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After a couple of pretty severe needle strikes my usually very reliable sewing machine (Seiko LCW-8BL) has developed persistent problems. Mostly thread jams and needle thread breakages. I've done the usual re-threading, bobbin changing and needle replacement to no avail. However I've noticed that the tip of the hook looks like it's been chipped and I suspect that it's piercing and cutting the needle thread.

These are the best photos I was able to get. It looks like the hook is a little shortened, and the inside edge is very sharp. The outer edge of the hook is smooth and polished.

A replacement good quality hook is not cheap but it's a cost I'm just going to have to swallow if that's what's needed. What are my chances of grinding and polishing the damaged hook into function? Should I just pony up for a Hirose?

hook1.jpg

hook2.jpg

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I don't think the word grinding has a place in the discussion of fixing your hook . 

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I would take the hook out and buff and polish the hook and then show us some pics.  unless the tip is broken off or is gotten short,  I normally can be salvaged.

glenn

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45 minutes ago, DFH said:

I don't think the word grinding has a place in the discussion of fixing your hook . 

Normally I'd agree with you, but I think there's now a severe angle change that needs severe correction.

42 minutes ago, shoepatcher said:

I would take the hook out and buff and polish the hook and then show us some pics.  unless the tip is broken off or is gotten short,  I normally can be salvaged.

I've pulled the hook, hopefully these photos are a little clearer. I'm no photographer.

As can be seen the angle of the tip now changes very abruptly at the point, which also exhibits a flat shiny spot on the very end. This makes me think that the point has gone, possibly shortening the hook. There's a slight burr on the outer edge of the hook tip now, which wasn't there before the needle strikes.

hook3.jpg

hook4.jpg

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I would recommend some sanding with a few levels of grit papers.

These particularly I think about here can be refference in laymen terms as color sanding types.

Additionaly these Im sure you know are, easily obtained with automotive/paint specialty supplys.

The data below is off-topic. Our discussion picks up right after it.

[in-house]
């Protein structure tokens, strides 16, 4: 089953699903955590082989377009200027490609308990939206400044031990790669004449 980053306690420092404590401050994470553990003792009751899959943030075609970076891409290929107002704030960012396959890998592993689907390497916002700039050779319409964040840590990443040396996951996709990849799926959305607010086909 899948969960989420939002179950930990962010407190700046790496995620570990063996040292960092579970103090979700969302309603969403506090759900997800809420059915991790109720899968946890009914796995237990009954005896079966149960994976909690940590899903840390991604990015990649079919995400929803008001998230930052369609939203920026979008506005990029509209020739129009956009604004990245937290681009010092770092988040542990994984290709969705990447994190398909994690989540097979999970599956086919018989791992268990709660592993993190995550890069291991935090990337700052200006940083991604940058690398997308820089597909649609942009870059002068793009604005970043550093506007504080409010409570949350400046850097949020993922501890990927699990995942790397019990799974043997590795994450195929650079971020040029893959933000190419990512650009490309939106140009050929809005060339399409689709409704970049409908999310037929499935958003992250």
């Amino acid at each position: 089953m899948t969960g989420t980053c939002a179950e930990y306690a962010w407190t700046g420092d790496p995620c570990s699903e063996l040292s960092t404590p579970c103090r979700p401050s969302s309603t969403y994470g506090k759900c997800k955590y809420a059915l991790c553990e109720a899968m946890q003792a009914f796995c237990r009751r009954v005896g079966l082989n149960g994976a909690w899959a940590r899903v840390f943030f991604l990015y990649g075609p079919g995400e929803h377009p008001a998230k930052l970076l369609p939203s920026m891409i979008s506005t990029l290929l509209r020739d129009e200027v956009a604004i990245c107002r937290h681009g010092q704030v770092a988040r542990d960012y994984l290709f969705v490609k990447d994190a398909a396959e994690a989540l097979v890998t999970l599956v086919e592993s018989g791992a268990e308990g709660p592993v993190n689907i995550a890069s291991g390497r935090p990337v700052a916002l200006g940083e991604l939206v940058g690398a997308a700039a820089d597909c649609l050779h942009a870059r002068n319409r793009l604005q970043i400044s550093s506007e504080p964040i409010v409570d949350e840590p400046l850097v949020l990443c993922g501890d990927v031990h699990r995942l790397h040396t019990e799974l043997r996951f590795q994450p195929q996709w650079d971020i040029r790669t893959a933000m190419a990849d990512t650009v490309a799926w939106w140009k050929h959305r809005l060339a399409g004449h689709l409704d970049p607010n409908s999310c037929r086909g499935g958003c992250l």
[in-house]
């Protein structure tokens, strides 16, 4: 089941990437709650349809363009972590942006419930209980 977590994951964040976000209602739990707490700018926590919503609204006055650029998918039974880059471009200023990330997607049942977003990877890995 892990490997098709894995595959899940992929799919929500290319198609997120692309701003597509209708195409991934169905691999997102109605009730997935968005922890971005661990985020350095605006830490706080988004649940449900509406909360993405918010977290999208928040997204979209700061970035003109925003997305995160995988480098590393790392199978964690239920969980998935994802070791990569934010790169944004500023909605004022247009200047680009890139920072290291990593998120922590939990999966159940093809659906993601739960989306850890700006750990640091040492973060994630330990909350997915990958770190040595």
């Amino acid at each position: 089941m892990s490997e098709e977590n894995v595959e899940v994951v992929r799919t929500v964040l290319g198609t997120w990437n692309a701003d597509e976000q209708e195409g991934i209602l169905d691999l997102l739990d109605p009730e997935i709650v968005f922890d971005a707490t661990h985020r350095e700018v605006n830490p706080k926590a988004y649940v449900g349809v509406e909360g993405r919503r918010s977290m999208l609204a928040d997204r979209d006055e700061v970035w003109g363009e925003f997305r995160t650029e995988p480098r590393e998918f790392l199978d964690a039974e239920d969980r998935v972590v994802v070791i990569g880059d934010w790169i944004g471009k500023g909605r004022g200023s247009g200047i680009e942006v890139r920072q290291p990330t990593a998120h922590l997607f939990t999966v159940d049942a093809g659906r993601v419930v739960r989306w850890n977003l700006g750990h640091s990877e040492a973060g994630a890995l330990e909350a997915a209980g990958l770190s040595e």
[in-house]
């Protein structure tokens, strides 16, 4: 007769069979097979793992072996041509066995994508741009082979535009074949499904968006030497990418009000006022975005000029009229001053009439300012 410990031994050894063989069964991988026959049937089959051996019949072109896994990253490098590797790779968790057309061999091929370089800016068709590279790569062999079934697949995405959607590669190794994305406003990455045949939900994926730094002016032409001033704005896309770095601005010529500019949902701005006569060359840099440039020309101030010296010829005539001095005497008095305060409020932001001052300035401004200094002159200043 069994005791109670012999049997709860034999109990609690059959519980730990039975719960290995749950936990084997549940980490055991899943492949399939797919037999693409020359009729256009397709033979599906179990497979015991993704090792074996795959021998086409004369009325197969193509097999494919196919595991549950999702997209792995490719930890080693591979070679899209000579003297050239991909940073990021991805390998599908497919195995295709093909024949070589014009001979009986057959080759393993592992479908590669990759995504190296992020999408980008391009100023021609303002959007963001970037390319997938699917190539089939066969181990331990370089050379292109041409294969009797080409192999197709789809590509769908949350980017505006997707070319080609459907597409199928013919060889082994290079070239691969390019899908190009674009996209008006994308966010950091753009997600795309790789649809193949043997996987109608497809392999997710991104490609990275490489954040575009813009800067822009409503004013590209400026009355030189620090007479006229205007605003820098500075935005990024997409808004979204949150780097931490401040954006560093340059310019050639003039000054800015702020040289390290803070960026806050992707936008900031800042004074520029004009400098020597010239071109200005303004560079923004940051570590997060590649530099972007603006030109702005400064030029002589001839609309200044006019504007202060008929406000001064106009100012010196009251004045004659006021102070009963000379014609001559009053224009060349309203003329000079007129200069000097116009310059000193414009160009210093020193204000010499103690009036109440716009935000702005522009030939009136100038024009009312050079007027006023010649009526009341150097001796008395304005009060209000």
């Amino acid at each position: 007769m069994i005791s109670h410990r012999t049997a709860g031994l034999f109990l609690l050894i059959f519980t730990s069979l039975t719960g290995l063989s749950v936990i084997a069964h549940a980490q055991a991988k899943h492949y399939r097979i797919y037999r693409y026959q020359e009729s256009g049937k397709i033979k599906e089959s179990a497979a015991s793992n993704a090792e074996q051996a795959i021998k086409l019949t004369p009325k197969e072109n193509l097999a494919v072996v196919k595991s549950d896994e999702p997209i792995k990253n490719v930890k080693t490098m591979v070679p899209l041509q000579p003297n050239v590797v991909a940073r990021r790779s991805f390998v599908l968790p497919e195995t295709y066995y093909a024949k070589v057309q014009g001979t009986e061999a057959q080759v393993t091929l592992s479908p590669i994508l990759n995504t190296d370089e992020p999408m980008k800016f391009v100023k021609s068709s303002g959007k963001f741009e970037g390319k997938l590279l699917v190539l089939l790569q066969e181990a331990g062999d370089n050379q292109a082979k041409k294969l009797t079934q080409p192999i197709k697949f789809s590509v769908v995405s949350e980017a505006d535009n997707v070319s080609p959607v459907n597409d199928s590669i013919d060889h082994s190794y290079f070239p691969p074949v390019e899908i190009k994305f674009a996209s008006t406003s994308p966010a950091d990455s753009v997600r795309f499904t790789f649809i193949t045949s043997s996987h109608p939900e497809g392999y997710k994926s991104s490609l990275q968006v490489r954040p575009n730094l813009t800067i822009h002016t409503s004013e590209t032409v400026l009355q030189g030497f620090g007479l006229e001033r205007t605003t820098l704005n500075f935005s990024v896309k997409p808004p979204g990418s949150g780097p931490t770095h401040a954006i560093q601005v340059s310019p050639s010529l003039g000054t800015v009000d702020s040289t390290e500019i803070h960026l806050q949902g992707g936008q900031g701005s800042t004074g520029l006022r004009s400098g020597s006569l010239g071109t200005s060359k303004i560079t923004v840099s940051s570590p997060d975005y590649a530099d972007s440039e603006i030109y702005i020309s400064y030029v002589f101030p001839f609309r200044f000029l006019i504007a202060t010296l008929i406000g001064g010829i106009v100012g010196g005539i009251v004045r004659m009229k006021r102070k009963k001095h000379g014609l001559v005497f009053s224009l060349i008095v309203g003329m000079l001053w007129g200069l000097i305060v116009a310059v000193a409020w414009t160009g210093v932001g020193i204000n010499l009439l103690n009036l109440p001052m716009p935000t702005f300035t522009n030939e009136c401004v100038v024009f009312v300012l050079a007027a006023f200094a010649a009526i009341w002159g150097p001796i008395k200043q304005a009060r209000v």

I recall an important bit mentioned with this type hook service; A good rule is to have minimal surface change on the outside.

Luckily as your photos show, a good workup on the inside is all that's needed. 

It maybe another opportunity if you have supply, to use a compound grit in final steps. This i have used at times with canvas, or on a peice of tough veg tan. 

An interesting question is what kind of clearence is or was there at the hook, along with was there any noticed timing change. 

 

Have a good day

Floyd

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If you use this machine to earn money, buy a new hook. It is a writeoff and will keep you in business with the least downtime.

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Wet/dry type sandpaper, saturated with sewing oil. Works great. Start with very fine and work up to polishing grades like 1500 and 2000 grit.

Or yeah... new hook.

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That hook can be salvaged.  If not, buy a new one.    Hirose are very good aftermarket hooks.

glenn

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I would certainly have a go at fixing it (but I'm like that!). As Floyd said the damage appears to be on the inside so fine grinding wheels in a Dremel should take out the worst of it followed by fine wet and dry (used wet) then buffing wheels and polishing paste. I've treated a slightly damaged hook this way (not me, it came with the machine) and it now works fine.

And try not to hit the hook with the needle, it's not supposed to do that.:P:)

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When your trying to touchup a hook like this never take any metal off the outside,just the inside,I would say it could be saved with careful sanding,use some 220 emery to get rid of the burr & then smooth it up with some finer emery.You might also want to get a new hook on order for backup.

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